The acceptance of the article by Courtney Jung as truth is a huge mistake.  The result of this acceptance that there are zealots in breastfeeding advocacy and that they need to stay silent because its the only way to stop negative press is a dangerous concept.  It does not help the situation but makes the situation even worse.  Who defines zealots? Who are the zealots we are talking about that are creating negative press?  Why this easy acceptance of this article as if it is steeped in truth?  And that truth means that one should silence the "zealots?"  I understand quite well the silencing of zealots.  This silencing in the breastfeeding advocacy community has been ongoing for many years.  It is destructive and not in the best interests of anyone.
Copyright 2015 Valerie W. McClain

Tuesday, October 13, 2015

Breastfeeding in a Man-Made World

"The large quantity of sialylated oligosaccharides in human milk is of particular interest.  Sialic acid is a nine-C sugar that is a vital structural and functional component of brain gangliosides.  It is thought to play an essential role in nerve cell transmission, memory formation and cell communication.  Studies in rat pups indicate that early supplementation with sialic acid improves both brain ganglioside sialic acid and learning ability in well-nourished and malnourished animals and that these changes persist into adulthood."
Patent # 8771780 entitled "Oligosaccharide ingredient"
Owned by Nestle, Inventors Norbert Sprenger et al.

Reality, thy name is Man.  A Merriam-Webster Student Dictionary on the internet defines man as "a human being, especially an adult male human" or "the human race."  This Student Dictionary defines woman as "an adult female person," and uses the sentence, "a woman who is a servant or attendant."   Men are human beings, of the human race.  Women are defined as servants of the human race.  Reality defined and designed by a dictionary.

How often is a reality defined by others?  What we believe, as defined by others, becomes the "truth."  As a teenager in the sixties, I accepted a reality that my family, my church and my school presented about what a woman can and cannot do.  My Dad was a computer technician for Univac but he spent his evenings and weekends working on and driving a stock car. Sometimes his pit crew buddies were not available, so I became the substitute.  Bleeding brakes, slanted carburetors, roll cages and slick wide tires became a new interest.  I wanted to be part of his pit crew and learn more about cars.  Maybe I could be a driver or so I dreamed.  I asked my Dad, if I could be part of his pit crew.  My Dad said no.  He told me women were not allowed in the pits.  I asked why.  I don't remember his answer.  I think it was something like "bad luck," same reasoning given for not allowing women into mines.  My anger is all I remember from that time, overshadowing what he actually said to me.  In those teenage years I remember his steadfast belief that women should stay home after they are married and that of course women should be paid less than men for the same job. Yet surprisingly, he pushed me to go to college.  We had many arguments over my going to college.  I didn't want to go because I was tired of school, in fact unknown to my parents, I was regularly skipping school.  My girlfriend and I ended up in my senior year at the vice principle's office for skipping classes.  I thought for sure he would call my parents but he told us that since we had never been in trouble before and since our grades were excellent he would let us go with a warning.  Next time there would be consequences!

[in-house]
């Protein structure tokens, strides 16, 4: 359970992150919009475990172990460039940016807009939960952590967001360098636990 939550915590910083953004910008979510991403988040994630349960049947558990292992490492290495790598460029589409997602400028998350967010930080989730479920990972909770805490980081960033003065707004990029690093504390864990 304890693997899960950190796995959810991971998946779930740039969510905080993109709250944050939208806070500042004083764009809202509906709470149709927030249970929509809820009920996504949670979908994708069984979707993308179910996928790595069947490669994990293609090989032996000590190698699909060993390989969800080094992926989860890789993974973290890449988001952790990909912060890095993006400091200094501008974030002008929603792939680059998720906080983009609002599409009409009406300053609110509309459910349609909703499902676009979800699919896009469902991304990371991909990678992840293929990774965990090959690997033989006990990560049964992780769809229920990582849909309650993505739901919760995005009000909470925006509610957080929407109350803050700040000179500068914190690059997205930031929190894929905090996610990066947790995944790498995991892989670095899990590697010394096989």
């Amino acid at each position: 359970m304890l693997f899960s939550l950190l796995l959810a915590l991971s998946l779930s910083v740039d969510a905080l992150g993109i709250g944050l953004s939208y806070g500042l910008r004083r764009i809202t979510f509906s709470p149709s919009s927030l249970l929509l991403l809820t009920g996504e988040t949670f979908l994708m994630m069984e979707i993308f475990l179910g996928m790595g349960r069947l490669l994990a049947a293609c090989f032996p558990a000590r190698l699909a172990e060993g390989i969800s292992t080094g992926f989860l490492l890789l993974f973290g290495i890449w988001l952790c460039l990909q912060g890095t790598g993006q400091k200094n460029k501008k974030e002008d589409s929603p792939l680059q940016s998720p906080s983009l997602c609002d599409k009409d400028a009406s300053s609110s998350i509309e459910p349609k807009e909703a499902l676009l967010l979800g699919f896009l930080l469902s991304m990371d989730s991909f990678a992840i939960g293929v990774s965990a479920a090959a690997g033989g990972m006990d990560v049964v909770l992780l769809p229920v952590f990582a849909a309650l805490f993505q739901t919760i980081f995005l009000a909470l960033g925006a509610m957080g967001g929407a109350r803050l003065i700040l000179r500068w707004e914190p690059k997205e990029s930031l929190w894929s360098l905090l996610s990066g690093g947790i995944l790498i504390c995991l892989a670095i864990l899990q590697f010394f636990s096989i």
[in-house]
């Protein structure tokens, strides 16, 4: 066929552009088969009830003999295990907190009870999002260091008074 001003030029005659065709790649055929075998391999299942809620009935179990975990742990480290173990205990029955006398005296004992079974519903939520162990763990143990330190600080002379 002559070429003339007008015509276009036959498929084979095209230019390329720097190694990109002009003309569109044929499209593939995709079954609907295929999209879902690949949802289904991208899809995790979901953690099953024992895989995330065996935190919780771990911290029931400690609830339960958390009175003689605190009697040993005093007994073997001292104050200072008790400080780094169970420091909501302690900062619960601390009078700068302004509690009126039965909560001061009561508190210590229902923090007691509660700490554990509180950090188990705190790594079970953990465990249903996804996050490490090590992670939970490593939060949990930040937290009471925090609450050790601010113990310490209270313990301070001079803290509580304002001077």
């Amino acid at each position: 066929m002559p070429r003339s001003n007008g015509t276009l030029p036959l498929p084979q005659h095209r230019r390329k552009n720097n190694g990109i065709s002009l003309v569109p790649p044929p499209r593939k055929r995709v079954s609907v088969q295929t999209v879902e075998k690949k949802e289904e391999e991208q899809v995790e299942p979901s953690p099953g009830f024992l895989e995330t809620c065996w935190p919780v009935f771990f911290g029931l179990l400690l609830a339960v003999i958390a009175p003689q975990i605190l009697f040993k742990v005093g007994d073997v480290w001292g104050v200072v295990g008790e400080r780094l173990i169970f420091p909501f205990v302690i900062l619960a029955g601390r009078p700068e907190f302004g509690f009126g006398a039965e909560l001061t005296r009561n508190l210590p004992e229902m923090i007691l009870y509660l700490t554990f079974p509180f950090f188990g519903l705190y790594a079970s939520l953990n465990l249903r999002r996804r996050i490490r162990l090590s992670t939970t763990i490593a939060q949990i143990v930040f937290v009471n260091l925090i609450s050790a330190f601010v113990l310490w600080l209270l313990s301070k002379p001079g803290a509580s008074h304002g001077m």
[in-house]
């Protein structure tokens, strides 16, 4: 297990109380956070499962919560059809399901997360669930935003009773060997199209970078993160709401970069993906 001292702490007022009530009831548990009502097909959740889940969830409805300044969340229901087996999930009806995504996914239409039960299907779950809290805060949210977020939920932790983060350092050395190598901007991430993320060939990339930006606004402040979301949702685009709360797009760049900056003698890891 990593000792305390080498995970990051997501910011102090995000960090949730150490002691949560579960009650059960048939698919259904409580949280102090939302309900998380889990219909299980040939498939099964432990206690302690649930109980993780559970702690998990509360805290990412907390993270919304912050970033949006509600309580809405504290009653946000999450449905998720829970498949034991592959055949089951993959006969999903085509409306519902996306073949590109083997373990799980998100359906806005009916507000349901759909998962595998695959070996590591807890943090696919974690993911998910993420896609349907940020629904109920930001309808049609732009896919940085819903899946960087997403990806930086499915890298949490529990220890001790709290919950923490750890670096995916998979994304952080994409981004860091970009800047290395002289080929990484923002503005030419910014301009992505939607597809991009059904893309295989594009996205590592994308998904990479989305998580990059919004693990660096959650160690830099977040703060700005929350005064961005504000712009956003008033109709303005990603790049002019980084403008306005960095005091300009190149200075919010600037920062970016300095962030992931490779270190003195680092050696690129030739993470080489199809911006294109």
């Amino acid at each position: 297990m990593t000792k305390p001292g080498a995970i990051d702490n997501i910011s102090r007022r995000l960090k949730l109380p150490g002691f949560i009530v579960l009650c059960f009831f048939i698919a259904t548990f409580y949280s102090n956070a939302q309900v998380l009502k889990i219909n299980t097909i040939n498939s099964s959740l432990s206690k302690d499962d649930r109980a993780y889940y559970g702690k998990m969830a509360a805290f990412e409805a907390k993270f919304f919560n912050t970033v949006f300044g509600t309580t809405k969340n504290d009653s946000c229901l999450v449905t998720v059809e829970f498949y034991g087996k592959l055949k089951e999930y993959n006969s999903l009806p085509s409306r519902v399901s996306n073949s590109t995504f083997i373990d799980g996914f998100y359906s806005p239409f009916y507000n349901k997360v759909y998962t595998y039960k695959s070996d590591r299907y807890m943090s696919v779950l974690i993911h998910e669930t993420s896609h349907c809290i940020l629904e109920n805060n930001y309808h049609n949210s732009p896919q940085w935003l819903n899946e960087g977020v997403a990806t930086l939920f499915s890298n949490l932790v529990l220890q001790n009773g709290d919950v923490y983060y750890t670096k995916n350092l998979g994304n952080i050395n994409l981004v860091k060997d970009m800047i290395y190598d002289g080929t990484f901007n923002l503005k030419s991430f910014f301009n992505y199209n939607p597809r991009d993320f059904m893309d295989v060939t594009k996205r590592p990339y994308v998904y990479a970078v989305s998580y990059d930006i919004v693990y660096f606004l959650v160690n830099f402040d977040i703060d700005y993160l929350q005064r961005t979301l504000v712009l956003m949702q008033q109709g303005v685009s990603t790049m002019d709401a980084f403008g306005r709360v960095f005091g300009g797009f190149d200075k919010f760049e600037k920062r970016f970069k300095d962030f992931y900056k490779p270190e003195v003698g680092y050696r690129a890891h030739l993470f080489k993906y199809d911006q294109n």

My Dad won the argument about college.  Amazingly I graduated from college and enjoyed college more than I would admit to my parents.  I thought my Dad was authoritarian and backwards in his views on women.  Yet he pushed for my education.  And years later, he always read what I wrote and always had words of encouragement.  He was a writer himself and he understood the frustrations and joys of writing.

We are a society that is schizophrenic about women and their place in society.  My Dad's views on women were divided.  On the one hand he believed in a hierarchy in which men were in control.  On the other hand he recognized that women were more than objects to be controlled.  Growing up in that era has created within me a wish that I had been born decades later.  Seeing what women do and are able to do now in our society amazes me.  I am envious of the opportunities that are now available for women.  The first time I saw a woman working on road construction, I was so excited. Of course, now most people would not understand that excitement.  Women are astronauts, race car drivers, scientists, doctors, researchers, and even run for President of the US (although none have ever won the Presidency or even been a Vice President) The society I was born into has undergone massive changes as far as women and career opportunities.